I spent two years in 250 super cross I never won a main event but I was on the podium and got second a few times. It was my dream to be one of the best over there, I was never the best, but I was one of the best and that was good enough for me.
It was good years, I had a good time and I learnt a lot on riding and with my training I made a lot of improvement. That’s why when I came back to Europe I was quite fast straight away, I went back to Suzuki at that time. I was very demanding in testing once again, because I knew what was really important and I could spend days for testing, for my riding and I think that is why I was able to become World Champion.
What was it like to finally get that World title?
Yea it was the best feeling of my career, even if the US was a good feeling also the four and a half years I spent in the US it really gave me a lot of motivation. When you ride in the US with eight to ten guys that win and sometimes you get second and sometimes you get eighth because everyone is the same speed. When you ride 16 supercross and 12 outdoor races, it is a long season from January to September you have to be very strong and gives you a lot of experience. I think that helped me a lot when I came back.
That’s why with riding only 15 GP’s and just racing motocross and with a good team like Suzuki meant that with everything that I had experienced before this was actually pretty easy to adapt to. To be on Suzuki at this time was helpful, the bike was really strong and we had a lot of support from Japan.
You moved into the MX1 class, you never won the title but you had some great races with Stefan Everts
In 2003 I was on a two stroke and Everts on the 450 four stroke, I started really good but I think they did a lot of work on the 450 and I had some trouble on the start, but still I was competitive until I got hurt at Gaildorf and broke my knee, but at that stage I was only eight points behind which was nothing because there was still three or four GP’s left so I had a big chance at the title. At the same time it was difficult because four strokes were improving and getting lighter and easier to ride, and we were only one of a few riders on the two stroke, but Stefan was strong anyway and I broke my knee.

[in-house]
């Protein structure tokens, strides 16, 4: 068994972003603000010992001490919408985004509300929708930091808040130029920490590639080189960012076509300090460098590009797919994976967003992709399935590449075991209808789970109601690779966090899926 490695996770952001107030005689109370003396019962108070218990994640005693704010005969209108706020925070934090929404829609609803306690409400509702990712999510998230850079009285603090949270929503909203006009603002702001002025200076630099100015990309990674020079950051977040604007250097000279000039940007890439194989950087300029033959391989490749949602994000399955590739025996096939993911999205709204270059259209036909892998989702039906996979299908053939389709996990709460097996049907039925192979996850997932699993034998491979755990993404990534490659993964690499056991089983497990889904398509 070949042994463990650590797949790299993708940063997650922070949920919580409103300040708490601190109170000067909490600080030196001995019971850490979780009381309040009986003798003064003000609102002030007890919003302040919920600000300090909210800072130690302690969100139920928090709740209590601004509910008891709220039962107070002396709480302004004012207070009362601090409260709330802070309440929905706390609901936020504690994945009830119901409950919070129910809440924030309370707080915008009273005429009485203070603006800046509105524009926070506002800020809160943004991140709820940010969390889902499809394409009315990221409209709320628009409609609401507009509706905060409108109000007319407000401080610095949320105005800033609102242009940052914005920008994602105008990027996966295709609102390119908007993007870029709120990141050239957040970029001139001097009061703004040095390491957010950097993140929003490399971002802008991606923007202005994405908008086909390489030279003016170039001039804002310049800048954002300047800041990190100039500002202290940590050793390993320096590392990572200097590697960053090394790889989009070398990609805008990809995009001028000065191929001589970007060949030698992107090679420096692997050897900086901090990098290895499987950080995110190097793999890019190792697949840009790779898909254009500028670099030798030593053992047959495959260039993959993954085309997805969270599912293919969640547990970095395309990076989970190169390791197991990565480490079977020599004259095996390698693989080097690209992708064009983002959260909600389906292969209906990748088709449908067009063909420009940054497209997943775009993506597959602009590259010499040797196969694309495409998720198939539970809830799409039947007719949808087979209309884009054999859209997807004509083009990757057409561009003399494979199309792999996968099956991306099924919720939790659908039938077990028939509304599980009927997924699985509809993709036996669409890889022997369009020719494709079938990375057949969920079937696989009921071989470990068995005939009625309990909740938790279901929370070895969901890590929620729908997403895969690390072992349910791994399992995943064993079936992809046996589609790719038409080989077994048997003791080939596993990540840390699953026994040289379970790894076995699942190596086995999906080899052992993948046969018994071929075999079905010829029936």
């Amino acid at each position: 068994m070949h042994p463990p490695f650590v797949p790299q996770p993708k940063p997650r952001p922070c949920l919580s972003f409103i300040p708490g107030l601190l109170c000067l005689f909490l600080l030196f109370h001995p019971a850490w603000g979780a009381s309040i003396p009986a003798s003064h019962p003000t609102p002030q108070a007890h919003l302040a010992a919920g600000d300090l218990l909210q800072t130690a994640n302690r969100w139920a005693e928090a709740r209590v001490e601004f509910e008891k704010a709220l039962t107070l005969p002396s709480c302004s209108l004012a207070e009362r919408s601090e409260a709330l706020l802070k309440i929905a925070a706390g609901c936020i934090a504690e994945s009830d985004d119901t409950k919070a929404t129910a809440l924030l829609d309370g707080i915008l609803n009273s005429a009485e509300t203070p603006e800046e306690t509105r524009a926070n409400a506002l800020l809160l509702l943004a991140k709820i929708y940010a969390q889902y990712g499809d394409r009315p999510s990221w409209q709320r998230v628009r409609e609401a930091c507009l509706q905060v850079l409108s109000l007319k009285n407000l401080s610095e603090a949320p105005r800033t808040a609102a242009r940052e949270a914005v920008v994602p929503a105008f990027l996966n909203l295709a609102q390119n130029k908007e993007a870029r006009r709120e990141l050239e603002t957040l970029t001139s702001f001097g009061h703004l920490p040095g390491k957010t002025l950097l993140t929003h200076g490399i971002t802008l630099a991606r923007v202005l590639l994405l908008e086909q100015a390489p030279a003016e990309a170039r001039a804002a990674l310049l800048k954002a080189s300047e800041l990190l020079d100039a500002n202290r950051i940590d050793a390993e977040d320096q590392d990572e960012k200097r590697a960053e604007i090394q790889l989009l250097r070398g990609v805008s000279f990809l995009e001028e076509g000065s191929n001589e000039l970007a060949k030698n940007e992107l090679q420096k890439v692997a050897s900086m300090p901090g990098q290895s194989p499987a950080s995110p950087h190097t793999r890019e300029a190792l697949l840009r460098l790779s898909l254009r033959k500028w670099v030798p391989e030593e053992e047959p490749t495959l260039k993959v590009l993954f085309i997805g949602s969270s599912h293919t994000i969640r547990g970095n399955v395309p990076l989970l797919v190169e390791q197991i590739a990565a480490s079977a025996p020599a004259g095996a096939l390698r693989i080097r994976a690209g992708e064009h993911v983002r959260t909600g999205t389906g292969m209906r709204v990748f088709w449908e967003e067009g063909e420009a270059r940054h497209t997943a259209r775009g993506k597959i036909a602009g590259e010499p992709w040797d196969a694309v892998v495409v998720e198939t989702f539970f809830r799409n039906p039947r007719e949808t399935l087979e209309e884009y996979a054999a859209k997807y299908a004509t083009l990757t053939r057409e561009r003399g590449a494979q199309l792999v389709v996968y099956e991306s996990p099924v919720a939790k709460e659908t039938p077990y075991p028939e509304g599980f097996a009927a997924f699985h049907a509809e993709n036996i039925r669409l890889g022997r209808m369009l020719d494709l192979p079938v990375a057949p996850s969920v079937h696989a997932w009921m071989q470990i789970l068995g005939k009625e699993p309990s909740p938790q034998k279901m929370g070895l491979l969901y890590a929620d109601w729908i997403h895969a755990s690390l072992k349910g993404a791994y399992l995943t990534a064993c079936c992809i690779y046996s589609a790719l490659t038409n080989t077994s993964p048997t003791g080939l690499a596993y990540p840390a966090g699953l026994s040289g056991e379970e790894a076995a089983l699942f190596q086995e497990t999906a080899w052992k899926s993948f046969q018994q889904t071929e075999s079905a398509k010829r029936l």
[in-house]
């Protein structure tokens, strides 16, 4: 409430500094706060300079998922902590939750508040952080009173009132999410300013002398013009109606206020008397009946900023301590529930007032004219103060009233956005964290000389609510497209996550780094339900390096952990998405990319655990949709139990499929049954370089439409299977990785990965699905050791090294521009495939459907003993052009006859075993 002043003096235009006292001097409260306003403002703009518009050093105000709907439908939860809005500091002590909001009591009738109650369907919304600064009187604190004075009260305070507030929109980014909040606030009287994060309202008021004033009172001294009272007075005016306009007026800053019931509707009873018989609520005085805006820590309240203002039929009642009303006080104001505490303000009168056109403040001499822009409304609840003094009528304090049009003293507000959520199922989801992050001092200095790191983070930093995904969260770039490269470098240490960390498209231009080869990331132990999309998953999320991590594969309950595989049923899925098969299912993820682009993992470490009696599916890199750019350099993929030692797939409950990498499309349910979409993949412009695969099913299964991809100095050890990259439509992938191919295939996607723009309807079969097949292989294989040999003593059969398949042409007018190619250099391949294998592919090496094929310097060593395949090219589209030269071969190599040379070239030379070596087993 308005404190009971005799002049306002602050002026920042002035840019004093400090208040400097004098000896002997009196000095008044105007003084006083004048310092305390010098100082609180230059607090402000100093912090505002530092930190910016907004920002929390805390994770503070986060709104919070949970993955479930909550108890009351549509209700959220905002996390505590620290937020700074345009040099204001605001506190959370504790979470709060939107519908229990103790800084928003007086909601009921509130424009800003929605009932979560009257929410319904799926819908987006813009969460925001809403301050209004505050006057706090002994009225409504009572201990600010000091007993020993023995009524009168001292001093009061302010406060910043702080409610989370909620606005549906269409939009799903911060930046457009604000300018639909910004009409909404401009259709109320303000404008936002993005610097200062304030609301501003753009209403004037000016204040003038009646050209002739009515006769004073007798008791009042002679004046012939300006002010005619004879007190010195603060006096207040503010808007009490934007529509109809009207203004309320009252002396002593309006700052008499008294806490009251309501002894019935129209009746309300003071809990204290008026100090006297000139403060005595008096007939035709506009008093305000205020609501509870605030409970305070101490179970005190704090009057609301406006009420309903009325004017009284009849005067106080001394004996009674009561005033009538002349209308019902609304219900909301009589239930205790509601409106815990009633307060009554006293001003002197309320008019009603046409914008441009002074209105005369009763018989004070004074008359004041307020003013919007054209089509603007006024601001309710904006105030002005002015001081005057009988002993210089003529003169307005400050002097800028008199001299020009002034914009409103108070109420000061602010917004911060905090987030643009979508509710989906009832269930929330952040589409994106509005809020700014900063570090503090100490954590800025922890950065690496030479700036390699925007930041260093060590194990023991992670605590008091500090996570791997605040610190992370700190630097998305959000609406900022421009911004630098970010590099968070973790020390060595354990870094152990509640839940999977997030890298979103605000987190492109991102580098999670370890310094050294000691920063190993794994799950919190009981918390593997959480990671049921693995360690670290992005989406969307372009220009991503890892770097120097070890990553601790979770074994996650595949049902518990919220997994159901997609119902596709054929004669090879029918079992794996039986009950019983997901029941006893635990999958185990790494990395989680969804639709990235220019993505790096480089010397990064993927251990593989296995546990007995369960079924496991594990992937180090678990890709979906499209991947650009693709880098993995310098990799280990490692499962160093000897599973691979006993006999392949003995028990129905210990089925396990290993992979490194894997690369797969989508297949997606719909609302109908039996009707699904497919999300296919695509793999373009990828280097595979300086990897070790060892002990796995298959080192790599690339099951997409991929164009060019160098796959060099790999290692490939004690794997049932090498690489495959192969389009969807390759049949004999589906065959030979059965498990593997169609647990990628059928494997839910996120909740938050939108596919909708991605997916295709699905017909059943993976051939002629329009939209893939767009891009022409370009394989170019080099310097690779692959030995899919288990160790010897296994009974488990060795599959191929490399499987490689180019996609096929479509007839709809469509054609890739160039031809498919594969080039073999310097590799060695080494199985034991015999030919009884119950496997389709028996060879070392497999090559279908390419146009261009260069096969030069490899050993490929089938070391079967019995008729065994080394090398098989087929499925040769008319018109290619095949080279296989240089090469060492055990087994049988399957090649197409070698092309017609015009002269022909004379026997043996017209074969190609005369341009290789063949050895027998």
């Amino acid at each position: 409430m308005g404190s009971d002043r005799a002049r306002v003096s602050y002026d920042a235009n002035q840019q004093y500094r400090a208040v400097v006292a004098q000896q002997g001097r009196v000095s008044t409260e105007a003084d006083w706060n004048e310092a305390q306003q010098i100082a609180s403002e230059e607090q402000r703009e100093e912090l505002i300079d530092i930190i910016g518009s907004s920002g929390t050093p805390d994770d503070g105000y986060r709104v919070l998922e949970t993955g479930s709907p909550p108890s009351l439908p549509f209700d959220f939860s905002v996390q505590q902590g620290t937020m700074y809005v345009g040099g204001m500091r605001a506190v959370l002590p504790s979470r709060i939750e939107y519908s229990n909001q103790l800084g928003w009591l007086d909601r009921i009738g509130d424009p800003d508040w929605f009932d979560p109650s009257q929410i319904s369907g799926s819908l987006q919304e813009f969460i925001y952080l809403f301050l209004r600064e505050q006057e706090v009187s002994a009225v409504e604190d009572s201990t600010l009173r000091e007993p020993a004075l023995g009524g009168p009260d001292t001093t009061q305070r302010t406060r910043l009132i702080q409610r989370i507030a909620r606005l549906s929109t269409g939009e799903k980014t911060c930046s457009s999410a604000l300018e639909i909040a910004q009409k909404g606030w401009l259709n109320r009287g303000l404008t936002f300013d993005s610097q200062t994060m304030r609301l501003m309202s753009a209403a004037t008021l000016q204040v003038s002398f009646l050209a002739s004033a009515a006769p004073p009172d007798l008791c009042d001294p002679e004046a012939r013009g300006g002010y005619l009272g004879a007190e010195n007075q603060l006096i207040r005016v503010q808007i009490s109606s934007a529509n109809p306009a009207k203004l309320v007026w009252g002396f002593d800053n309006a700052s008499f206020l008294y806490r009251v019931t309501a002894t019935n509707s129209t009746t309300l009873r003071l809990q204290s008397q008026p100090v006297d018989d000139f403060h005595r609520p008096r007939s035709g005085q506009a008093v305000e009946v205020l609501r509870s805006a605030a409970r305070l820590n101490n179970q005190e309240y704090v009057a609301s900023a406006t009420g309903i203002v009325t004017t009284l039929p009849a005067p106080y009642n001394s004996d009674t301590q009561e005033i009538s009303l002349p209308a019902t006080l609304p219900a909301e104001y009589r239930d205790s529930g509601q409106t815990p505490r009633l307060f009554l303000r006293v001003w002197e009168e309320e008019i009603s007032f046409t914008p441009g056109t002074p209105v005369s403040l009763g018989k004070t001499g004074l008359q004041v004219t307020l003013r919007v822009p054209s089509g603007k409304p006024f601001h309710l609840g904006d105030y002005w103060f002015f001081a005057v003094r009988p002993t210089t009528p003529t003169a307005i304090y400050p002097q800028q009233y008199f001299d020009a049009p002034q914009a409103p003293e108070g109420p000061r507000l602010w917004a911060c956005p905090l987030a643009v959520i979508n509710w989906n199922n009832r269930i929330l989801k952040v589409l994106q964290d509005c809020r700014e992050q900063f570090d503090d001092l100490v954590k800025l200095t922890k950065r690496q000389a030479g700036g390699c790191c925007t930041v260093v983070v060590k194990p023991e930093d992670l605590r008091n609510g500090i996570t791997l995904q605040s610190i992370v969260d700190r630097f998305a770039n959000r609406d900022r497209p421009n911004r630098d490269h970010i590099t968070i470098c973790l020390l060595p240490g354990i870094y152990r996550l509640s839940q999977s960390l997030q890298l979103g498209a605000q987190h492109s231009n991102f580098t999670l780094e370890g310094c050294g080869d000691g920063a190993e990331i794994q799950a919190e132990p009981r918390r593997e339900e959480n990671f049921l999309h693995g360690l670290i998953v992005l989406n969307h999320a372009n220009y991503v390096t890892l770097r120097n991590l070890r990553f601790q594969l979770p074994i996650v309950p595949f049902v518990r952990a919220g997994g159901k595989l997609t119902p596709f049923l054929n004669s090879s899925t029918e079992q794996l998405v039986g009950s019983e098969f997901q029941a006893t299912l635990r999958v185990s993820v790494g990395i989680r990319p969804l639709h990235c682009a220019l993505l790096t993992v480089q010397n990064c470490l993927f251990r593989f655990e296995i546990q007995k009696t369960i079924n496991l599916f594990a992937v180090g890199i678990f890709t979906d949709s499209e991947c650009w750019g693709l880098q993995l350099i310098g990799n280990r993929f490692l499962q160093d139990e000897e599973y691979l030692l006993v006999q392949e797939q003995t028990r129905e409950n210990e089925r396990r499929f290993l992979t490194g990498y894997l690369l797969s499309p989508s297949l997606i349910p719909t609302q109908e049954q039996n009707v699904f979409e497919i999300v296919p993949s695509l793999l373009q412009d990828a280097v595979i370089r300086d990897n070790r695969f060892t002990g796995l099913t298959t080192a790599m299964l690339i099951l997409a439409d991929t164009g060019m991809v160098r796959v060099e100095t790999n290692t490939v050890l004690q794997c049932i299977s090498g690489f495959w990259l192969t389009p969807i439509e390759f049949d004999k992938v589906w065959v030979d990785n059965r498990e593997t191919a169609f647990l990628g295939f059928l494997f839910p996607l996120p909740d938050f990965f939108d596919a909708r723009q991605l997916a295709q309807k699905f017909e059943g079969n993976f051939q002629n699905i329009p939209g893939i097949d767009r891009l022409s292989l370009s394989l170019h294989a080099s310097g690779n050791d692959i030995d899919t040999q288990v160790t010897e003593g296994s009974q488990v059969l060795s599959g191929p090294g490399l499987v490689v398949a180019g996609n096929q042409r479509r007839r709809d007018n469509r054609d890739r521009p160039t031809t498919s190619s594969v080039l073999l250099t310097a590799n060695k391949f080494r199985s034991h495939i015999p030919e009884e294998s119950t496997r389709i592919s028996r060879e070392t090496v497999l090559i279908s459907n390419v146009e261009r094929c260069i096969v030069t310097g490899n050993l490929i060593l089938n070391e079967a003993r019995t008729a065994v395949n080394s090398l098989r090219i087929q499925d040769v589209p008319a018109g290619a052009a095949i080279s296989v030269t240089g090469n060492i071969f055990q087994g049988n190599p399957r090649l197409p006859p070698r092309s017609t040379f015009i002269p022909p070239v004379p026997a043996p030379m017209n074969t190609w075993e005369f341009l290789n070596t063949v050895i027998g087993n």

Then I changed to Martin Honda and in 2004 and 2005 I was strong, in 2004 I won many races but with my knee injury and four or five months off, for the first few GP’s in 2004 I was not there (on form) and was getting some battle results , but in the last half o the season I won a lot of races but it was too late because Stefan already had a lot of points, he was eighty or ninety points ahead, but I came back to fifty down and won many races. At the time I was the only one to challenge him. In 2005 it was a bad year with Movistar Honda, I was still able to win, but I had a bad year with my knees.
So then after than it was going downhill, and my motivation was not there. In 2000 my first son was born and that gave me a lot of motivation , but when I got my second baby , my daughter in 2004, then I wanted to quit, I wanted to go home and spend time with them. Everybody just sees us on the track and don’t realize that things like this can affect us.
They think we are different from normal people but we are the same, when you have children something in your mind changes. Then I decided I wanted to stop because I didn’t want to practice and be away from home so much. I wanted to settle down because from the US and GP’s for almost ten years I was never home and going away every weekend, testing, it was all about motocross. So in 2006 I decided to stop.
In 2005 you had the Des Nations in France, and your lap times were similar to Ricky Carmichael in what turned out to be your last big race as a full time rider and France ended up second as a team.
At this time Carmichael was unbeatable in the US, so of course at home it was good to challenge him, but still Carmichael was Carmichael, but I was happy to be able to challenge him. It was fun, we had a lot of support from the crowd because the US team was strong as usual.
Article by Jonathan McCready
Pictures by Paul McCready